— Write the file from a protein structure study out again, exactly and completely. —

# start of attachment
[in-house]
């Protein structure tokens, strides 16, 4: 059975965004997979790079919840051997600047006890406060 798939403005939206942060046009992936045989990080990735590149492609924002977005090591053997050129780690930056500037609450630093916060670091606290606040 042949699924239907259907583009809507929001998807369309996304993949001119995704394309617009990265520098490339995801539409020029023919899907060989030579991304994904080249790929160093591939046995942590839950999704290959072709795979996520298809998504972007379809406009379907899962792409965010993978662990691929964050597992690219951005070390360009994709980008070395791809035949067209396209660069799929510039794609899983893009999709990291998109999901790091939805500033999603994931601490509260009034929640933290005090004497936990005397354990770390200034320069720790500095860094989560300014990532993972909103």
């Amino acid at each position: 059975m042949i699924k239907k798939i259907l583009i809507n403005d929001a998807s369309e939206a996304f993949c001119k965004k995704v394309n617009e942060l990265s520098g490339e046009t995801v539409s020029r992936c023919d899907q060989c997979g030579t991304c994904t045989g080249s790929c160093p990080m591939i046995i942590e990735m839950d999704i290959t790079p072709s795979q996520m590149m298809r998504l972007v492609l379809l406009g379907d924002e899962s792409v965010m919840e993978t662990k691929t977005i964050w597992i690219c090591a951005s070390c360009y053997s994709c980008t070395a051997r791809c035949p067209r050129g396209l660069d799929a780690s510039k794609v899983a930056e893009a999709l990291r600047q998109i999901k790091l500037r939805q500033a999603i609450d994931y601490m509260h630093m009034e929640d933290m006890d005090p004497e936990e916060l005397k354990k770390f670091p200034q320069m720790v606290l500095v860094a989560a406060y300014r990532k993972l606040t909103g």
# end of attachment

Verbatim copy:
[in-house]
């Protein structure tokens, strides 16, 4: 059975965004997979790079919840051997600047006890406060 798939403005939206942060046009992936045989990080990735590149492609924002977005090591053997050129780690930056500037609450630093916060670091606290606040 042949699924239907259907583009809507929001998807369309996304993949001119995704394309617009990265520098490339995801539409020029023919899907060989030579991304994904080249790929160093591939046995942590839950999704290959072709795979996520298809998504972007379809406009379907899962792409965010993978662990691929964050597992690219951005070390360009994709980008070395791809035949067209396209660069799929510039794609899983893009999709990291998109999901790091939805500033999603994931601490509260009034929640933290005090004497936990005397354990770390200034320069720790500095860094989560300014990532993972909103």
């Amino acid at each position: 059975m042949i699924k239907k798939i259907l583009i809507n403005d929001a998807s369309e939206a996304f993949c001119k965004k995704v394309n617009e942060l990265s520098g490339e046009t995801v539409s020029r992936c023919d899907q060989c997979g030579t991304c994904t045989g080249s790929c160093p990080m591939i046995i942590e990735m839950d999704i290959t790079p072709s795979q996520m590149m298809r998504l972007v492609l379809l406009g379907d924002e899962s792409v965010m919840e993978t662990k691929t977005i964050w597992i690219c090591a951005s070390c360009y053997s994709c980008t070395a051997r791809c035949p067209r050129g396209l660069d799929a780690s510039k794609v899983a930056e893009a999709l990291r600047q998109i999901k790091l500037r939805q500033a999603i609450d994931y601490m509260h630093m009034e929640d933290m006890d005090p004497e936990e916060l005397k354990k770390f670091p200034q320069m720790v606290l500095v860094a989560a406060y300014r990532k993972l606040t909103g």